Flooding in the Midwest could become an issue if it continues into the planting season and limits the number of corn acres planted. The USDA is forecasting corn planting at 92 million acres for 2019 (up 2.9 million acres from 2018), and corn production of 14.9 million bushels. If the wet weather continues and forces planting delays, farmers may be inclined to shift some acreage to soybeans. Others argue that corn can be planted quickly and the wet conditions should not be a significant issue. Additionally, the extra water in the ground could benefit farmers should a drought strike this summer.
The trade war with China is the real unknown. Arlan Suderman, commodities economist with INTL FCStone, Inc., believes China will spend heavily on U.S. agriculture over the next year to force the Trump Administration to accept a less stringent trade deal. Suderman notes that if China were to purchase an additional 10 million tons of corn from the United States, domestic corn stocks could dip to 1.22 million bushels, which is well below the USDA’s projection of 1.65 million bushels. If that happens, corn prices could increase to $4.85 a bushel after the 2019 growing season, as compared to the USDA forecast of $3.65 a bushel, causing a ripple effect of cost increases across many industries, including ethanol manufacturing.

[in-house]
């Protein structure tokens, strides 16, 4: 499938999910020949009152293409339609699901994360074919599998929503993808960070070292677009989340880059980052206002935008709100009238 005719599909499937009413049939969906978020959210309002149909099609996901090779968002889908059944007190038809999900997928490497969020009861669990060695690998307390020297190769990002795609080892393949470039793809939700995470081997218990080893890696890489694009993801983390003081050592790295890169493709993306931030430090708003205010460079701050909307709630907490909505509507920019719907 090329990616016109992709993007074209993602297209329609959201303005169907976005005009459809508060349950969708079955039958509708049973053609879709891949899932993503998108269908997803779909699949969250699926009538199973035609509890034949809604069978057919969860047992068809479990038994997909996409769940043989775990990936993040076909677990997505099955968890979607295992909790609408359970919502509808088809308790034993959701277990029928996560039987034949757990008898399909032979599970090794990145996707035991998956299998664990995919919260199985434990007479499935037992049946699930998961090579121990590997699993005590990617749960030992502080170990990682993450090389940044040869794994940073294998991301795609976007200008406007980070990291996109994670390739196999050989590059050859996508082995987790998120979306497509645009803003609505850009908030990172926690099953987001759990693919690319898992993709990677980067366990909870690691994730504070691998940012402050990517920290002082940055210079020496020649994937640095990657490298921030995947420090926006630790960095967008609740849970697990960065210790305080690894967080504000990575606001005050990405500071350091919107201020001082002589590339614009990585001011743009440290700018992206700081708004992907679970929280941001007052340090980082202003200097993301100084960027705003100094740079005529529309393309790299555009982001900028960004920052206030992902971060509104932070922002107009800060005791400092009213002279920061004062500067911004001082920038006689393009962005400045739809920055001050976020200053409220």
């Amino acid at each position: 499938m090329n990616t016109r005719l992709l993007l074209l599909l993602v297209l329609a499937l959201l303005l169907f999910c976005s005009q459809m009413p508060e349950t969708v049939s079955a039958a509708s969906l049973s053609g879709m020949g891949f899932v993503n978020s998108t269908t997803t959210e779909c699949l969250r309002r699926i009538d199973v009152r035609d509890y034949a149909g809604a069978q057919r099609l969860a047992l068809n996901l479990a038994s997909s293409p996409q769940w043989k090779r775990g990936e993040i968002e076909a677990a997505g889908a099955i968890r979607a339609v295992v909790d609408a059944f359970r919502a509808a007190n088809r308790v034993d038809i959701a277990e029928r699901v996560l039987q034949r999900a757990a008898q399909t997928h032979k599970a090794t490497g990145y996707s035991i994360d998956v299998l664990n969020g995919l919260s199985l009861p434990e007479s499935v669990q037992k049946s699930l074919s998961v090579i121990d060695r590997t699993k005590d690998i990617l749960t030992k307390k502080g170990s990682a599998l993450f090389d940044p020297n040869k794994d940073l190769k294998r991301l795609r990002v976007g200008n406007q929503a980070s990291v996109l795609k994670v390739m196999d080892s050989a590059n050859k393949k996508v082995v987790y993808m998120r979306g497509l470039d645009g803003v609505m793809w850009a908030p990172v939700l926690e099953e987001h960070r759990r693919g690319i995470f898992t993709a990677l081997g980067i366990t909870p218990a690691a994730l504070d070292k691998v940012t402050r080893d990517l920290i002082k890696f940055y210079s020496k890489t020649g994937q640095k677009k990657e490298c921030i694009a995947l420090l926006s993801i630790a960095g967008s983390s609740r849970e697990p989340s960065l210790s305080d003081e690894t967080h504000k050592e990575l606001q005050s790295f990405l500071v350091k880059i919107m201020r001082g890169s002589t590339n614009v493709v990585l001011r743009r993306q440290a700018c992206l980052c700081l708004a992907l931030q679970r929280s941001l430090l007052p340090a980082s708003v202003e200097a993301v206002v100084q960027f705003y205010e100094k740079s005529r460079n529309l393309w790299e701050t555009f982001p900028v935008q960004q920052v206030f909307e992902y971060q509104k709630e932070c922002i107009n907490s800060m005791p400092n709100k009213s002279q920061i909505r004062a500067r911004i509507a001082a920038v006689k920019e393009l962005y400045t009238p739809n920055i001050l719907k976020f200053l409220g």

Complex nature of equipment necessitates special valuation approach: A “business overlay” approach is absolutely necessary when valuing ethanol facilities to capture the full income-generating value of the equipment. It considers the overall cash flows and value of a company as a whole. An income approach, or cash flow approach, is a common method to value entire companies. The value of company assets that are known, such as working capital and real estate, are subtracted from the company value to derive a value available to the remaining assets. The residual value essentially determines whether the residual assets are providing an adequate return for the company. If they aren’t, then economic obsolescence exists. In general, this “Fair Market Value in continued use” needs to be supported by the going concern earnings capacity of the business that the machinery and equipment supports. In deriving the residual value (or available return on) the remaining assets, Gordon Brothers’ appraisers will consider all information available concerning the company, its assets, and industry trends affecting the company’s cash-generation ability.